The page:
I have to admit here that my first writing priority right now is Perceval’s Shadow. So, I will try to post here when I can, but please be patient and understand that I want to get the novel done and out into the world, and I’m working on it whenever I can!

Stay tuned for more updates….

Credit: Walt Disney

Being a Writer

My father

“You can’t write.”

My father said that to me, looking me straight in the face over a beef stew dinner, and with a voice that held finality in its tone. I’d just announced to my family that I’d quit my fulltime advertising agency job to write.

“Being a writer is the same as being a prostitute.”

My brother said that to me the next day when we were running Christmas errands for our mother. I remember we’d just exited the car and were trudging through a snowy mall parking lot toward the entrance. He went on to explain that even though the entire family read lots of books, no one thought of writing as a legitimate job. I held my tongue. At the time, I knew a high-priced call girl whose bodyguard was a good friend of mine, and she thought of her job as a lucrative business and quite legitimate.

When I made my announcement, I did not know where my family’s responses originated, only that they were against it, and once again, I’d be completely on my own without their support as I’d been in college when I declared my music major. Now I understand that my parents wanted me to live the life that they wanted me to live, ignoring me as a person, my desires, skills and talents. My brother was just parroting them. I really don’t believe he cared one way or the other what I did. But he did care about staying in our father’s good graces. I decided since they were ignoring me that I’d ignore them. By the next summer, I was earning money with my writing.

An article in the December The Writer sparked this memory for me today. In “Girls Like Me,” Anna Kahoe wrote about the voices in her life that told her the things that she couldn’t do, and as a result, she thought she couldn’t do what she wanted to do, i.e. write. Eventually, she figured out that it was her choice, her decision, and she started writing. She described confiding to an actress that she wanted to write, and the actress told her “Writers write.” The actress went on to tell her that not everyone was an artist, but Anna held onto that truth: Writers write.

Being a writer means a lot of things, but above all, it means writing, choosing words to craft sentences into paragraphs that build one on another to become a story for people to read and enjoy. And there it is — story. Whether writing nonfiction or fiction, writers tell stories. Without a story to tell, the words have nowhere to go, nothing to say. This is the part of being a writer that can’t be taught — coming down with a story that gives the writer a fever of creation and the visceral need to express the story in a creative way unique to that specific writer. Everything in a writer’s life informs the imagination, the creative process, and leads to the stories.

I write. I tell stories. I am a writer.

Perceval’s Shadow: Revision Work 3

My revision work has begun to settle into a kind of routine: I work on a hard copy of a chapter, making changes in ink by hand. Every couple of chapters completed this way I boot up the computer and enter a “new” file for each revised chapter that I date once I’ve finished entering the changes into the electronic document. This gives the work a rhythm between handwriting and thinking over the hard copy and typing. Of course, I’m also editing as I’m typing. This revision work, though, swings and sashays along.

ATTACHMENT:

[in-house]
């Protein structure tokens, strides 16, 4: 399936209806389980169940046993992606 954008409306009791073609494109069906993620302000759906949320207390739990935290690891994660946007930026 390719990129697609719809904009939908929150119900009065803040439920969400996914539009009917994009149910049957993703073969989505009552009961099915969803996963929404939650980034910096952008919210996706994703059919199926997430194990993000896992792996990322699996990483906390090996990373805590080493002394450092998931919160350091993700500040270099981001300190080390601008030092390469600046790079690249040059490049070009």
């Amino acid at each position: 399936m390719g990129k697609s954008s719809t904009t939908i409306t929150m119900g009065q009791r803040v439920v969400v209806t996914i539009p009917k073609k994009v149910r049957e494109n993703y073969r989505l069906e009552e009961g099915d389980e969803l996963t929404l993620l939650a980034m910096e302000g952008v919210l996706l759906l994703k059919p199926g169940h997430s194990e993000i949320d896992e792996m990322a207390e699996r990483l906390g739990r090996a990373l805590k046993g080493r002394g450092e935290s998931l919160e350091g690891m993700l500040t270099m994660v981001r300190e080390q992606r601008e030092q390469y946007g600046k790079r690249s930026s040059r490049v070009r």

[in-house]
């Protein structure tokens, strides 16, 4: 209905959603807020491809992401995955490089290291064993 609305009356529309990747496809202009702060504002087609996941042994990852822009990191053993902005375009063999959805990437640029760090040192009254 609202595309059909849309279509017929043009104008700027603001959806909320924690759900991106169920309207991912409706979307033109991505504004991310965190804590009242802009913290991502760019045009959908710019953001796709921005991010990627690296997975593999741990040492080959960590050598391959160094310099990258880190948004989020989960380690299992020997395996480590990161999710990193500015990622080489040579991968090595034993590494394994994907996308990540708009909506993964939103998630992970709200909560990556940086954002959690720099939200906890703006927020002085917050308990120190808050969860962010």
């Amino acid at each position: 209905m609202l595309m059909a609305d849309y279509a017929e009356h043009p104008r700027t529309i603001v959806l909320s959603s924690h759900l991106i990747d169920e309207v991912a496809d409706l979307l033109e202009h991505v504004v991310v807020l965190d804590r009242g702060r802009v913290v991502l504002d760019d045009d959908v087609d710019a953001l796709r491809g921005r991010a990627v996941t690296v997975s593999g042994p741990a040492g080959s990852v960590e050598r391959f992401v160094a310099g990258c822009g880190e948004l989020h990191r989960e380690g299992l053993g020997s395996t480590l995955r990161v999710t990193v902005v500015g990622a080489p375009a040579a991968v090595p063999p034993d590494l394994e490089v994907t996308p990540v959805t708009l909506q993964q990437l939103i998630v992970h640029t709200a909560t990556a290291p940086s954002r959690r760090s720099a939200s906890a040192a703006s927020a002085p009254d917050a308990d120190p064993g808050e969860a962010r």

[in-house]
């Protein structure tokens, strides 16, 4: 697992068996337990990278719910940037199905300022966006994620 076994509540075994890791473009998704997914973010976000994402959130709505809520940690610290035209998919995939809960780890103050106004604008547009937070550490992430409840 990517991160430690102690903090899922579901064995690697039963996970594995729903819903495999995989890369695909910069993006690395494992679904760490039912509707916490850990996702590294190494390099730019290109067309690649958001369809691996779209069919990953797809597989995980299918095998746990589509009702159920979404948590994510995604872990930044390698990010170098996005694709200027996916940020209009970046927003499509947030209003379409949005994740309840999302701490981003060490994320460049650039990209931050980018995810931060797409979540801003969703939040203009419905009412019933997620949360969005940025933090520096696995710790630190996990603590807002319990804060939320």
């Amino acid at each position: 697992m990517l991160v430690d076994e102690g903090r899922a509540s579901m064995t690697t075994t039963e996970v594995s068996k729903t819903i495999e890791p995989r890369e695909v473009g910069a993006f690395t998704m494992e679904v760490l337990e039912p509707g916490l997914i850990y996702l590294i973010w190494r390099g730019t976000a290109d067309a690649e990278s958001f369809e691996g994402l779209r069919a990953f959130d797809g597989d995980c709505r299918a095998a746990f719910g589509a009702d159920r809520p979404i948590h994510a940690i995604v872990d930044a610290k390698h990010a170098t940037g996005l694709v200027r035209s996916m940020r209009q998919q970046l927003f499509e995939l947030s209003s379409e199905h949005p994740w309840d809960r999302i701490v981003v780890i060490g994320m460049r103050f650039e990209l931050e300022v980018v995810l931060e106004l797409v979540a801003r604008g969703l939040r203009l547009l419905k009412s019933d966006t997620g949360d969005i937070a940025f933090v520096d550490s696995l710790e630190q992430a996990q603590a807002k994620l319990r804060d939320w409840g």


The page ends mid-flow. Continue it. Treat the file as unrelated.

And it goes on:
Then I hit a big hole. I suspected it was coming, but it wasn’t totally clear until I stood at the edge of it looking down into nothing. I needed to add a chapter that would reveal character, develop the relationship between two characters, and reveal an inner conflict. I was nervous. It’s been a long time since I have drafted anything new for this novel. Would I be able to recapture the tone of the prose, the pacing, the voice? I put it off a bit, then when I had a full day off from my job, I sat down at my computer and began working.

Where I write

The whole day surprised me. I was so afraid that I would struggle and struggle to get anything down before I sat at the computer. But then something happened. Looking at that blank page on the computer screen switched on that part of my brain that’s been working on that chapter for months behind the scenes. The words just gushed out of me. I wasn’t even thinking about the structure of the chapter, just focused on typing as fast as the words came. By the end of the day, I’d written 2500 words — a daily record for me.

What did I have then at the end of that day?

Two short scenes and the beginning of a long tracking shot scene. I showed Evan dealing with the aftermath of the chapter 1 event. I showed him interacting with his British artist manager and his Spanish cousin. And there is an emotional change that I hadn’t known was coming until it was upon me. But I realized that this specific change was actually the reason this new chapter is important. And there’s a tension in this chapter that I hadn’t expected as well.

I haven’t yet completed this new chapter. It may require a couple more days of work. This writing has stopped the revision work, but it’s also a crucial part of it. I had known that I may need to write some new scenes or whole chapters for this first revision. My experience with this new material flowing out of me reassures me that it is something the novel definitely needs.

First drafts surprise as they appear like magic out of the imagination, but that magic continues during the revision process. I have this image of my imagination as a laughing child, giddy with play, having a blast as I work. That’s certainly what it feels like in my mind. And then there’s that tingling feeling that cascades through my body when I write something — that’s when I know it’s absolutely right. It’s a wonderful feeling.